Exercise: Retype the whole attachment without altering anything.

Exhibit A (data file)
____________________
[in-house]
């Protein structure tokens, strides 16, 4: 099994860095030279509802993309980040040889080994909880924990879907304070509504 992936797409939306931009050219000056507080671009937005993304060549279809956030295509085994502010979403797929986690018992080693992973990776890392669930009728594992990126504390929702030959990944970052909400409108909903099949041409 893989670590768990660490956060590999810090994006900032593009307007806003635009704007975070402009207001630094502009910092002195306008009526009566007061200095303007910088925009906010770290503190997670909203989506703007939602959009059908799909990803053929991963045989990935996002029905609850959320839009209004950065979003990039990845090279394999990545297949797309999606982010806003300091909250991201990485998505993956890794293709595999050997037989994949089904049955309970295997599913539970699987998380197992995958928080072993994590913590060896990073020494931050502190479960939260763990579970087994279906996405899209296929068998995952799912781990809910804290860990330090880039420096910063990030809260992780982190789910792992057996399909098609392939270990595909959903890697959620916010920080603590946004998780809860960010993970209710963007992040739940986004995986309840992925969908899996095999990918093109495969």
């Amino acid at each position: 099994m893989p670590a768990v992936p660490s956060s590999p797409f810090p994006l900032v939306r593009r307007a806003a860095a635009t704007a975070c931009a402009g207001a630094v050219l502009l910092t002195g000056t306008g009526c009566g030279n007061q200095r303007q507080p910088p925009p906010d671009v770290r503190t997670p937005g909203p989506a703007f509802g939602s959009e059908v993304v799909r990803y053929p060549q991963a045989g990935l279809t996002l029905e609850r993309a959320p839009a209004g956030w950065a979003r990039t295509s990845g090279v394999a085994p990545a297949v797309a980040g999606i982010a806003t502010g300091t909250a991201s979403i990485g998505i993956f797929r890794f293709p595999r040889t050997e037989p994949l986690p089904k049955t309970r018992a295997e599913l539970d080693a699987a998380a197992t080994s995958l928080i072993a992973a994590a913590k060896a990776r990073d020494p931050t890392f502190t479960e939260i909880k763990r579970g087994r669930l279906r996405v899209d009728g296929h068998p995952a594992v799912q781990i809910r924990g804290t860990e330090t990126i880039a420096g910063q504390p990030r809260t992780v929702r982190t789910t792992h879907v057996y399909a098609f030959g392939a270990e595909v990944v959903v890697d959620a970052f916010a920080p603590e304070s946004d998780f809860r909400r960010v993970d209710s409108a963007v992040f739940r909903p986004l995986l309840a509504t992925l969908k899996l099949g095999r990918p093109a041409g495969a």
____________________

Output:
[in-house]
């Protein structure tokens, strides 16, 4: 099994860095030279509802993309980040040889080994909880924990879907304070509504 992936797409939306931009050219000056507080671009937005993304060549279809956030295509085994502010979403797929986690018992080693992973990776890392669930009728594992990126504390929702030959990944970052909400409108909903099949041409 893989670590768990660490956060590999810090994006900032593009307007806003635009704007975070402009207001630094502009910092002195306008009526009566007061200095303007910088925009906010770290503190997670909203989506703007939602959009059908799909990803053929991963045989990935996002029905609850959320839009209004950065979003990039990845090279394999990545297949797309999606982010806003300091909250991201990485998505993956890794293709595999050997037989994949089904049955309970295997599913539970699987998380197992995958928080072993994590913590060896990073020494931050502190479960939260763990579970087994279906996405899209296929068998995952799912781990809910804290860990330090880039420096910063990030809260992780982190789910792992057996399909098609392939270990595909959903890697959620916010920080603590946004998780809860960010993970209710963007992040739940986004995986309840992925969908899996095999990918093109495969």
């Amino acid at each position: 099994m893989p670590a768990v992936p660490s956060s590999p797409f810090p994006l900032v939306r593009r307007a806003a860095a635009t704007a975070c931009a402009g207001a630094v050219l502009l910092t002195g000056t306008g009526c009566g030279n007061q200095r303007q507080p910088p925009p906010d671009v770290r503190t997670p937005g909203p989506a703007f509802g939602s959009e059908v993304v799909r990803y053929p060549q991963a045989g990935l279809t996002l029905e609850r993309a959320p839009a209004g956030w950065a979003r990039t295509s990845g090279v394999a085994p990545a297949v797309a980040g999606i982010a806003t502010g300091t909250a991201s979403i990485g998505i993956f797929r890794f293709p595999r040889t050997e037989p994949l986690p089904k049955t309970r018992a295997e599913l539970d080693a699987a998380a197992t080994s995958l928080i072993a992973a994590a913590k060896a990776r990073d020494p931050t890392f502190t479960e939260i909880k763990r579970g087994r669930l279906r996405v899209d009728g296929h068998p995952a594992v799912q781990i809910r924990g804290t860990e330090t990126i880039a420096g910063q504390p990030r809260t992780v929702r982190t789910t792992h879907v057996y399909a098609f030959g392939a270990e595909v990944v959903v890697d959620a970052f916010a920080p603590e304070s946004d998780f809860r909400r960010v993970d209710s409108a963007v992040f739940r909903p986004l995986l309840a509504t992925l969908k899996l099949g095999r990918p093109a041409g495969a």